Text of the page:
New friends will certainly be able to take away some of your loneliness as an expat. Step out of your comfort zone and start a conversation. If you feel a connection with a person that you met somewhere, try to make a lunch or dinner date. Ask him/her if they know a nice restaurant to go to. Show initiative! I know this is scary and awkward but you will feel so proud afterward and you need people around you to survive in a new country. If you are too scared to do this ask for someone’s phone number so you can send a message to reach out to them when you feel ready.
10. Don’t think of expat loneliness only as a negative
Feeling lonely will always be there simply because we love our loved ones. It isn’t always easy to be so far away from each other. Just accept these feelings and keep them negotiable. That will definitely help to adapt easier. For some, it will take a few months to adapt for others up to a year but it will go better. Most expats experience the same feeling so you are not alone in this. Search for help if you want to talk with other women that preceded you in this adventure. We are there to help each other. And once you feel better you can enjoy all the wonderful things about expat life. There are so many positive things about expat life too like exploring new cultures.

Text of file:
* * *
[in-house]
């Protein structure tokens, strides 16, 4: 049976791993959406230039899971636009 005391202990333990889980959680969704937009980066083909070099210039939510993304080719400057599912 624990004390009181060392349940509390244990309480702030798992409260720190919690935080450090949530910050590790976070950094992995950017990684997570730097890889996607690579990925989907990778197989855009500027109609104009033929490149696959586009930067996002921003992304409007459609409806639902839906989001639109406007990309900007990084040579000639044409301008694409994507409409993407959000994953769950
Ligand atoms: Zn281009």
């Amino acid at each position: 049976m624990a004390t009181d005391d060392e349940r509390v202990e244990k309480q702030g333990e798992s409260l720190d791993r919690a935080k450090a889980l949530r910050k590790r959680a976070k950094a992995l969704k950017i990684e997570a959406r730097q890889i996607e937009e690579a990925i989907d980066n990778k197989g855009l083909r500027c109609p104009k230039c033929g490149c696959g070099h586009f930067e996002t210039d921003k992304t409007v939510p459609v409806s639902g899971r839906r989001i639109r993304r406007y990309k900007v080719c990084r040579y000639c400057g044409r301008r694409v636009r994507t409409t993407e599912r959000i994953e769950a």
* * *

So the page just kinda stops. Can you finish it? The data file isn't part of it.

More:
Give it some time.
I hope these tips will help you in your fight against loneliness as an expat. New friendships will definitely help you feel less alone. Step out of your comfort zone and try to establish conversations. I never thought I would be able to do this, but I succeeded.
Everything gets better in time.
If you want to connect with other families who live abroad check out this website.
The loneliness you feel is actually an opportunity to reconnect with others and yourself. – Maxime Lagacé –
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Do you have any additional tips regarding loneliness among expats? Or do you want to share your experiences about loneliness?
I’d love to hear them.